Are you Windows or a Mac computer user? There are many computer users who have spent their computer life on Windows or Mac and for them, Linux has always seemed like a strange beast. Descendant of Unix, Linux is an OS software that users would rarely use if Graphical User Interfaces (GUIs) aren’t available. Without GUIs, it’s difficult to work on command line interface. Having said that, you could still find many different popular versions of Linux that are in use daily.
Unlike Windows and macOS, there are many versions of Linux (different Linux distros). How many Windows OS versions that have been introduced till now? Windows 10, 8, 7, XP, and some server versions at the most. It’s the same story with Mac versions. But why different Linux distributions seem to have some upgrade every 6 months?
Reason Behind Frequent Upgrades
macOS and Windows upgrades are sourced from Apple and Microsoft respectively. One source for every upgrade, which makes it very convenient for users. However, Linux distros upgrades are sourced by multiple developers. What’s sad is that you will be totally unware of the upgrade unless you have subscribed to some newsletters (they are free) that cover Linux upgrades. But why so many frequent upgrades?
As mentioned above, Linux distros upgrades are majorly sourced by volunteers, who work as per their convenience.
What are these Updates about?
They can be invisible kernel updates, which are designed to fix bugs, repair security flaws or boost OS performance. Some applications are updated or even removed entirely and replaced by new ones in the distribution. Functionality like hardware support might change from release to release. New changes in the graphical user interface(GUI) might have been updated needing a total overhaul of how some functions work. Since there are so many factors many distributions choose to upgrade on about a 6-month cycle or at least once per year.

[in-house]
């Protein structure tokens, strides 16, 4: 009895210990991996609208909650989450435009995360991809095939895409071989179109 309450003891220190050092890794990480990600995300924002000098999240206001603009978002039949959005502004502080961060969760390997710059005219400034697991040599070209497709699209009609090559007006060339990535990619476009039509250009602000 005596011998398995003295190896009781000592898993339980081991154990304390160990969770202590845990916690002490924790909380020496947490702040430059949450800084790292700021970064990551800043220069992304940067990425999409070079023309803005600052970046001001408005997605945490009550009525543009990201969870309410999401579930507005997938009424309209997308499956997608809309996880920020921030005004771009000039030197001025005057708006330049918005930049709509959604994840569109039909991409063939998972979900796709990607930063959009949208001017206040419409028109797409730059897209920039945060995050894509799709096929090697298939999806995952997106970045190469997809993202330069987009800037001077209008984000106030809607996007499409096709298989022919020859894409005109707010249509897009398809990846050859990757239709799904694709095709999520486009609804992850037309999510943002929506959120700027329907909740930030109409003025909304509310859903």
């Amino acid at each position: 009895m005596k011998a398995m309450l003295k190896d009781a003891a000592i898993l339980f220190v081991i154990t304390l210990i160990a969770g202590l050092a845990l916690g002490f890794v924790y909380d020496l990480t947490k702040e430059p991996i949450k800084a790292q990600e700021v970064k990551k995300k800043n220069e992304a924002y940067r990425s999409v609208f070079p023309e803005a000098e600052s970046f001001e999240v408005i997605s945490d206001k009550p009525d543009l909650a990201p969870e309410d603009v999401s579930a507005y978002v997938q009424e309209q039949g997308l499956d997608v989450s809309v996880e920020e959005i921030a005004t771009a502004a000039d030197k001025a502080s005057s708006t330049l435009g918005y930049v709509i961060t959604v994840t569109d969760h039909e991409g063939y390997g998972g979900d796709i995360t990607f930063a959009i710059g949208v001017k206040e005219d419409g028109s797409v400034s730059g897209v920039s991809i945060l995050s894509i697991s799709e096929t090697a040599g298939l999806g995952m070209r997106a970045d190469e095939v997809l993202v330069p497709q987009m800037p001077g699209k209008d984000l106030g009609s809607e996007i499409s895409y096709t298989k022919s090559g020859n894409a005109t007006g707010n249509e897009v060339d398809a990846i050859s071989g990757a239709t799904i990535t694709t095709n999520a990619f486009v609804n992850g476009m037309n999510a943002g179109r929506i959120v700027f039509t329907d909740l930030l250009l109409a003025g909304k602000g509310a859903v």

Do You Need These Upgrades?
Good question! However, the answer is- it depends. Any update if it’s dedicated to a security flaw, must be updated. It prevents your system from being attacked by cyber crooks. It is us who unknowingly make our computers an easy target for cyber criminals. Other than security upgrades, if you want to change the look of GUI or add new elements, you can implement those upgrades. We hope that answers your question.
It’s not necessary to implement each update if not critical. Doing that, you may go nuts when frequently upgrading the operating system.
Just because there is an upgrade doesn’t mean that you have to install the new version. If you don’t need a new functionality and are happy with what you are using, keep using your current version.
Some distributions have LTS or long-term support distributions. Many of these have at least a three-year support cycle. This is because most companies tend to upgrade their hardware on a three-year cycle. Many distributions have corporate clients that don’t want to upgrade all too often. If you want to, use a longer-term version like this to avoid upgrading to avoid having to do frequent upgrades yourself. Hence, all you need to do is just patch existing software rather than upgrading it completely. A much simpler process indeed!
Remember that it is not necessary to upgrade your operating system just because your present version has an upgrade. See if your system needs that upgrade and the features it offers, then act logically.